Upper Left Coast

Thoughts on politics, faith, sports and other random topics from a red state sympathizer in indigo-blue Portland, Oregon.

Saturday, August 12, 2006

A nice Saturday ride

When we were at the Washington County Fair a couple of weeks ago, I got a free map (thanks, Metro!) showing all the bike-friendly roads in Washington County. One of them caught my eye: the Banks-Vernonia State Trail.

The trail used to be an old railway that carried lumber in the 1920s, but was abandoned in the '70s and the state took ownership in 1990.

I found an actual PDF map for the trail on the Oregon Parks website, and we scoped out our plan. Considering I would be pulling the bike trailer with the little tyke inside, we had no intention of riding the entire 21-mile length. We would start in Vernonia and ride down the trail to the Beaver Creek Trailhead (a distance of roughly 4.5 miles), which the map said had picnic facilities and restrooms. There, we'd eat the lunch we packed and head back to the starting point.

So last weekend, my family loaded the bikes onto the car and made the drive to Vernonia. Highway 47 is a beautiful, somewhat curvy drive north from Highway 26. It's a longer drive than we realized, even from the west side of Portland, but as you drive north, you can see two of the old railway trestles, as well as lots of rural countryside. (Accompanying photo of the Buxton Trestle found on the website of William L. Sullivan. I doubt if the trestle is actually accessible, despite the pedestrian in the photo.)

Little did we know that the Vernonia Friendship Jamboree is scheduled for the first weekend of August. We got to Vernonia and found that every human being -- not to mention every hot motorcycle and vintage car -- in the nearest three counties had gathered in this sleepy town that is usually home to less than 3,000 people.

After crawling through town at slower than pedestrian pace, we found that the Banks-Vernonia Trail head (Anderson Park) was also the epicenter of the Jamboree, and it was closed to vehicles. Also, there was no parking to be had. So, we decided to crawl back through town and drive to the Beaver Creek Trailhead, where we'd have lunch before hitting the trail. From there, we could follow the trail south until we ran out of pavement (about three miles), then turn back.

"Picnic facilities" turned out to be a somewhat generous description -- it meant there was one picnic table -- but we had no human competition for the table and we wolfed down lunch. As we got on the bikes, we met a couple coming from the direction we were heading, and one said to the other, "We got down here a lot faster than we did going the other direction. It must be a little bit uphill."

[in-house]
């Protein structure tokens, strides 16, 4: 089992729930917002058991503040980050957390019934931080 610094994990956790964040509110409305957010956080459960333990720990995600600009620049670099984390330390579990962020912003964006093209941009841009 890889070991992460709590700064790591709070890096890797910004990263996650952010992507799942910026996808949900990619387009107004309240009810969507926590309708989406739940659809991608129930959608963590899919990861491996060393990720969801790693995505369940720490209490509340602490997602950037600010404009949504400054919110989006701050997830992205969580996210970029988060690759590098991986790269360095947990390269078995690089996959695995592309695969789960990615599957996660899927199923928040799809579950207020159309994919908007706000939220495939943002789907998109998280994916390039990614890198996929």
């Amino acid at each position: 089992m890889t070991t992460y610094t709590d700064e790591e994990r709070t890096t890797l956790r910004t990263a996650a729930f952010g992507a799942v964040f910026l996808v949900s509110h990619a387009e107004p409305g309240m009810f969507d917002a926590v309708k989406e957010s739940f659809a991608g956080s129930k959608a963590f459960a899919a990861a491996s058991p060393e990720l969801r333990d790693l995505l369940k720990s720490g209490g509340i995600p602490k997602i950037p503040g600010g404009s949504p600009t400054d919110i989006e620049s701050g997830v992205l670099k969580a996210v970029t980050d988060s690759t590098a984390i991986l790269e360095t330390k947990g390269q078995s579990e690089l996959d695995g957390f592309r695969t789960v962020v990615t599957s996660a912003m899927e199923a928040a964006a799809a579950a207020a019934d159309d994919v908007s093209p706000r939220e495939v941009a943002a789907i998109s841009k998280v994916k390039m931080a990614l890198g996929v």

And they were right. It was a steady, but not steep, uphill climb to the end of the pavement (the state parks department plans to have the whole trail paved by sometime next year). The trail parallels Highway 47, so there is some highway noise, though that was probably louder than usual due to the jamboree up the road. But you rarely see the highway. Occasionally you'll see a farm or a road (be prepared to drive around roadblocks intended to keep the trail free of motor vehicles), and there are a couple of areas that have been clearcut in recent history. But there's also some lush forest, and a little bit of wildlife (nothing big -- we saw a squirrel, a small snake sunning itself on the pavement, and lots of birds).

The pavement runs out at milepost 7, so we stopped there and turned back, but I'm guessing that the prettiest part of the trail is the unpaved section, which runs for about eight miles beyond that point. That section, according to the map, crosses five rivers, and it's also the only section that doesn't follow the highway. That part is most easily accessible from the Buxton Trailhead, which is no more than a couple of miles north of the Sunset Highway.

Once we turned back, the incline worked to our advantage, and the trip back was an easy glide. We are not regular bicyclists, but we ended up going about eight miles for the day and none of us -- including our 8-year-old -- had any trouble with the ride.

Overall it was a very nice day, and I think the trail will be exceptionally beautiful once the fall leaves start changing color. We ran into no more than 10 people the entire day, so it's a very peaceful ride other than the occasional vehicle noise. If you're looking for something to do on a sunny day, this isn't a bad option.


  • At 8/12/2006 12:40 PM, Blogger MAX Redline said…

    That's quite a nice linear parkway. Last time I was there, it was gravel. It crosses one river, the Nehalem, and several smaller streams.


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